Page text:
You will need at least three ponies for this to work. Four to six are ideal.
You will need at least three ponies for this to work. Four to six are ideal.

Beep Beep – Get out of my Way…

This is one of my all-time favourite games to play with kids and ponies.  It teaches so many elements and is great fun.  Even the quietest of young rider ends up laughing and joining in.  It is a great warm up game, checking you have control over riders and ponies, everyone is moving and thinking, and as an ice breaker for a new group or new instructor.

The idea of this, is to imagine that you are driving your car or motor bike in traffic.  When there is traffic blocking your route, you beep beep your horn, and hopefully the traffic will move out of the way.  One of our riders is going to be the road block, so they are going to get beeped….

You need at least three riders, and the game can be adjusted to any level.  Beginners can play on the lead rein, improvers can play in walk and trot while more advanced kids can play in trot and canter.

Have your three riders in a ride, nose to tail, on the outside track at walk.  Rider 1, in the front, Rider 2 in the middle and Rider 3 at the back.  On a command, Rider 3 halts on the track.  Rider 2 keeps on walking, while Rider 1 picks up trot.  Rider 1 keeps trotting around the outside of the arena, when they see that Rider 3 is blocking the way.  Now, they can only yell Beep Beep, that is their only tool.  The question is their timing.  When they yell Beep Beep, the halted rider needs to ask their pony to start to trot, and keep trotting at a pony distance in front of Rider 1 until they both reach the back of Rider 2.  As if traffic on a road.  If Rider 1 yells Beep Beep too early, then Rider 3 will start to trot too early, and she will never catch up – the idea is following distance in traffic.  If they yell Beep Beep too late, they will crash into the back of Rider 3 before that rider can get their pony from halt to trot.  Each rider needs to have an idea of how long each pony takes to get going.  So, Rider 1 is approaching Rider 3, and decides when they are about 50m away, to yell Beep Beep.  Rider 3 picks up trot, and now both riders are trotting around the outside edge of the arena, approaching Rider 2 who has been patiently walking around the outside.  When they get to Rider 2, both of our trotting riders come back to walk.  So now, all three riders are in walk, on the outside track, in a file, with the order, Rider 2 in front, Rider 3 in the middle and Rider 1 now rear file at the back.

The next round is exactly the same – now, Rider 1 (who is currently the back marker of the ride) has to halt on the track, Rider 3 (who is now in the middle) keeps on walking, and patient Rider 2, gets to pick up trot, go around the outside edge and yell Beep Beep when they approach the halted rider.  Keep repeating this until all the riders have had a turn at staying in halt, staying in walk and going up to trot and yelling Beep.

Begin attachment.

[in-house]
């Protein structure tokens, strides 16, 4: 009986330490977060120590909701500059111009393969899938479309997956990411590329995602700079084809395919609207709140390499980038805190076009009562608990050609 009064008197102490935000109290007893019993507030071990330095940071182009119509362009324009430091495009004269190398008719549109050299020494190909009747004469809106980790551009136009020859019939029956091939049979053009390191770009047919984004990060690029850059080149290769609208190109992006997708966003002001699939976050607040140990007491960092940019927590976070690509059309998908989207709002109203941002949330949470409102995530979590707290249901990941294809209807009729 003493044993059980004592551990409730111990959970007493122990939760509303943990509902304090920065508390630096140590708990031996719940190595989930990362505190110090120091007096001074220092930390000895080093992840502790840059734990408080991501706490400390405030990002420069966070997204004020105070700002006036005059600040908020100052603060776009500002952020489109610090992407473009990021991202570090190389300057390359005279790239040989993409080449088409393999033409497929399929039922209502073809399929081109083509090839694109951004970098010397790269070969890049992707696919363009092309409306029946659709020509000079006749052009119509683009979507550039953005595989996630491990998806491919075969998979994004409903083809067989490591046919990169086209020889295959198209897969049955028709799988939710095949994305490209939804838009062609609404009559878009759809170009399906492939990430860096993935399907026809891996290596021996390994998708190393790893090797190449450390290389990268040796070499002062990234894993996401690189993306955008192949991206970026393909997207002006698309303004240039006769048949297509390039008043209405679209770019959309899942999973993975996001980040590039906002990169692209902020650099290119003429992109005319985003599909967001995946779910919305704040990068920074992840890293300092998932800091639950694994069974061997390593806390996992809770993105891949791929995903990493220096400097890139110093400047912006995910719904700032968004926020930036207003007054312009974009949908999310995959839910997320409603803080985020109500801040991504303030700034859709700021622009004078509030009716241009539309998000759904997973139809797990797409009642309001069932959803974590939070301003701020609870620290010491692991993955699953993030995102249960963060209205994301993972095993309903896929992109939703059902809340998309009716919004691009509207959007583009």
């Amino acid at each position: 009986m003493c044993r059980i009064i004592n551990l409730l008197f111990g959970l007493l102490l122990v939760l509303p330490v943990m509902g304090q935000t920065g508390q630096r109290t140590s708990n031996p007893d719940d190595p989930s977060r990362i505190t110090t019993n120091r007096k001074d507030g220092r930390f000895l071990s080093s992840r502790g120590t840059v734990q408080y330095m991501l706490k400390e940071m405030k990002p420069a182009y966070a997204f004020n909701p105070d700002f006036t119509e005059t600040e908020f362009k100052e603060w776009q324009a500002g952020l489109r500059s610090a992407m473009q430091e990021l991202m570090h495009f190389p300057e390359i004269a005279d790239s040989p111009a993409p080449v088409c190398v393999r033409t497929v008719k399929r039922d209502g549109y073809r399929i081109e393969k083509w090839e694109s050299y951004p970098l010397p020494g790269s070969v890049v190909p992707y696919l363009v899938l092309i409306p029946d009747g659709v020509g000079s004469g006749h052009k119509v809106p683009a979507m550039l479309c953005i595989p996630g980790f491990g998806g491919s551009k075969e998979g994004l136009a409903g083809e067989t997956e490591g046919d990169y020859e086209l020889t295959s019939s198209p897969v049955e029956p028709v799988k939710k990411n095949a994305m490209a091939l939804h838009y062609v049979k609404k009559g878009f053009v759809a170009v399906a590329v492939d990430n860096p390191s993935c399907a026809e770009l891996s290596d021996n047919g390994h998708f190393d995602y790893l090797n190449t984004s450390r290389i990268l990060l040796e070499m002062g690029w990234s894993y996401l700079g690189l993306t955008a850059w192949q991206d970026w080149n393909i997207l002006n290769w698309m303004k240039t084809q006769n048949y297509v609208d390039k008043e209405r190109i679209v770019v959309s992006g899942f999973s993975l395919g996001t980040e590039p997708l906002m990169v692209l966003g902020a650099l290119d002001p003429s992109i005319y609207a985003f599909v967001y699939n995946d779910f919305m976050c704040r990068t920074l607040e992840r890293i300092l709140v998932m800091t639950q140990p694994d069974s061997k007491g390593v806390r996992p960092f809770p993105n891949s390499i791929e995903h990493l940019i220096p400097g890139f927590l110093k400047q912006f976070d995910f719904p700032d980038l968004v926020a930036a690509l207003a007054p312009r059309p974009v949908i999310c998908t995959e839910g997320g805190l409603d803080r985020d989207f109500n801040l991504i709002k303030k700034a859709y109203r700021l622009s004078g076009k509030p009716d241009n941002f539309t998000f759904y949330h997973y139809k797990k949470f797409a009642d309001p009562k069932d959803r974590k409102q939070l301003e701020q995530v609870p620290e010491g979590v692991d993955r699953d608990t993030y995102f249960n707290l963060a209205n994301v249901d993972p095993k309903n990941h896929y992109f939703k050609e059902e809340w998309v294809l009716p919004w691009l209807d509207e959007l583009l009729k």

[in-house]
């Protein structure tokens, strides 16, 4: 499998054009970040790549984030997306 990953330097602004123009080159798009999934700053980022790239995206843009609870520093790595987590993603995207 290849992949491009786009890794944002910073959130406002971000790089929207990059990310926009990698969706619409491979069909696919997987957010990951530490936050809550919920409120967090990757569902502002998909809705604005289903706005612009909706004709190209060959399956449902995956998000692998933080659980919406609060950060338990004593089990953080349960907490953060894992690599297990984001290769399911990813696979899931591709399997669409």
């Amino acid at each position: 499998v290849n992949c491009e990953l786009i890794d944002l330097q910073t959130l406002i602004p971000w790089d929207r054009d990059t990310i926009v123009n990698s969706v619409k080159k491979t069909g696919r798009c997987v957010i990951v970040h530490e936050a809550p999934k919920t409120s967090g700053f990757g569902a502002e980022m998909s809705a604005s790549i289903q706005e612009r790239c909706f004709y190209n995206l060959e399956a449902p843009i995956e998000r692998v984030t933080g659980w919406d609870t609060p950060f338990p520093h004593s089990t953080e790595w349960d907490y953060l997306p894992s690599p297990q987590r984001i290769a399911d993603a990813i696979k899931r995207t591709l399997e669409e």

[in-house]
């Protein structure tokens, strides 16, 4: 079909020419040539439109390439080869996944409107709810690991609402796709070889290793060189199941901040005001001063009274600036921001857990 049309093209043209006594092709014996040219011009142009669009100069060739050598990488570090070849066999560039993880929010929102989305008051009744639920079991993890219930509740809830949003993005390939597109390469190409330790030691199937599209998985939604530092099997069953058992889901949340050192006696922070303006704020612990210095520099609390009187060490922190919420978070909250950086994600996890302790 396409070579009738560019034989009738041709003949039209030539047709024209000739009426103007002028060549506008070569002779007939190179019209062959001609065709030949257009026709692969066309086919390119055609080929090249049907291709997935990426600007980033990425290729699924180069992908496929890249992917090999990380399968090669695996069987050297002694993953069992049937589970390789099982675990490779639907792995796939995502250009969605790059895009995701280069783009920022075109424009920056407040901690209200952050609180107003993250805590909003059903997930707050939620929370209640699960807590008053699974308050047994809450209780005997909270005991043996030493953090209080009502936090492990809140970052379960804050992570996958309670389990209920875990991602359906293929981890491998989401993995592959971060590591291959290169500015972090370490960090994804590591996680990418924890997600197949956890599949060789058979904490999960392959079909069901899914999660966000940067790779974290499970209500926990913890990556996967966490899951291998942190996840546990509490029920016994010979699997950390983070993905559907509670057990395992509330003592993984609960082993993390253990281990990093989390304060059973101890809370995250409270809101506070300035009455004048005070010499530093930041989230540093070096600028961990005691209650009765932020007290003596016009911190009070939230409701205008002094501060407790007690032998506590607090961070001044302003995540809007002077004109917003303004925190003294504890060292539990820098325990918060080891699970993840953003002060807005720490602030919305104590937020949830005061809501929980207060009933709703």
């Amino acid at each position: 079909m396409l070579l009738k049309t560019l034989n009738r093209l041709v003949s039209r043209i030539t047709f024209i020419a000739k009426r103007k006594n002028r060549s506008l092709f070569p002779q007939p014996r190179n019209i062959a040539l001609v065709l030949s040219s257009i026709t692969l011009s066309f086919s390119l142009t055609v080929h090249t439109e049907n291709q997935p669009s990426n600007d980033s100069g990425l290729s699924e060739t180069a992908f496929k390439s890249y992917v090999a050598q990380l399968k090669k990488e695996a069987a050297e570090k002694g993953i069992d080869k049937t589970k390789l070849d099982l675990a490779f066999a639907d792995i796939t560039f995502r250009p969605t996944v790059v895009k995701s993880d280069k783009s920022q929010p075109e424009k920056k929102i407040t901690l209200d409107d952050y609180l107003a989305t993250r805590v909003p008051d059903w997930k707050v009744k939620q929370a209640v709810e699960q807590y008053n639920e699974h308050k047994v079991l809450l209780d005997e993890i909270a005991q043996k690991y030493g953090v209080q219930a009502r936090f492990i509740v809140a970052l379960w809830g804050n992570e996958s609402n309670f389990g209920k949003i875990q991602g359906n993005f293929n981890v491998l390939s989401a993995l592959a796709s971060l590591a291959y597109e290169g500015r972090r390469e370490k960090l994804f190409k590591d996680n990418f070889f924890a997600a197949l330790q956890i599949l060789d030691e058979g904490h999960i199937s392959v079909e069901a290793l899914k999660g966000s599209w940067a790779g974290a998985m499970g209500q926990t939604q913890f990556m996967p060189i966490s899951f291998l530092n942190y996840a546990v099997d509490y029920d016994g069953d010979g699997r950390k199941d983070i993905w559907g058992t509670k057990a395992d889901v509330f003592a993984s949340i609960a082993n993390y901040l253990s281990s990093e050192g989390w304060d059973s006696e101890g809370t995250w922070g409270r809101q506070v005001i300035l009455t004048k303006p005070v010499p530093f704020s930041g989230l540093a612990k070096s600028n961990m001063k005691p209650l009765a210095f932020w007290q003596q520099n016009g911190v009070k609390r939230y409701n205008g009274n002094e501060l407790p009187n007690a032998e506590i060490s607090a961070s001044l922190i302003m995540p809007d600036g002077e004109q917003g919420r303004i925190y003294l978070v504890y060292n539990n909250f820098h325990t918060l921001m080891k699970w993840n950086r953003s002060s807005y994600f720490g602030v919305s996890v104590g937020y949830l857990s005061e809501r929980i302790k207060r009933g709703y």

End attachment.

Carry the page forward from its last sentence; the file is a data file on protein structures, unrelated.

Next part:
The beauty of this game, is that riders are practicing what they need to learn, without having to be focused on it.  The rider in halt has, I think, the hardest job.  They have to persuade their pony to stay in halt as the pony’s friend keeps walking.  The pony needs to remain in halt, quietly waiting.  They have to wait for the trotting rider to give the instruction, and they have to have their pony attentive enough that as Beep Beep is yelled, they can give a leg aid and have the pony walk and trot in as few as strides as possible.  The walking rider has to keep their pony in a walk, although that pony will often either want (expect?) to go with his trotting friend, or stay in halt with his stopping friend.  They have to keep straight and not cut any corners, otherwise the two trotting riders won’t catch up.  And the trotting rider has to get their pony to trot, not cut the corners, keep a good pace, watch out for the halted pony road block and get their timing right to yell Beep Beep.  If they yell too early, they need to persuade their pony to trot a little faster to catch up, and if they yell it too late, or the halted pony refuses to move, they need to have good avoidance reactions so they don’t crash or haul on their reins, but turn away smoothly – playing bumper cars IS NOT part of the game.

Experienced riders can do the trot part in canter, but instructors beware – it can get hectic.  If you are not sure about the riders cantering ability or the safeness of the ponies, stick to trot, its challenging enough already.


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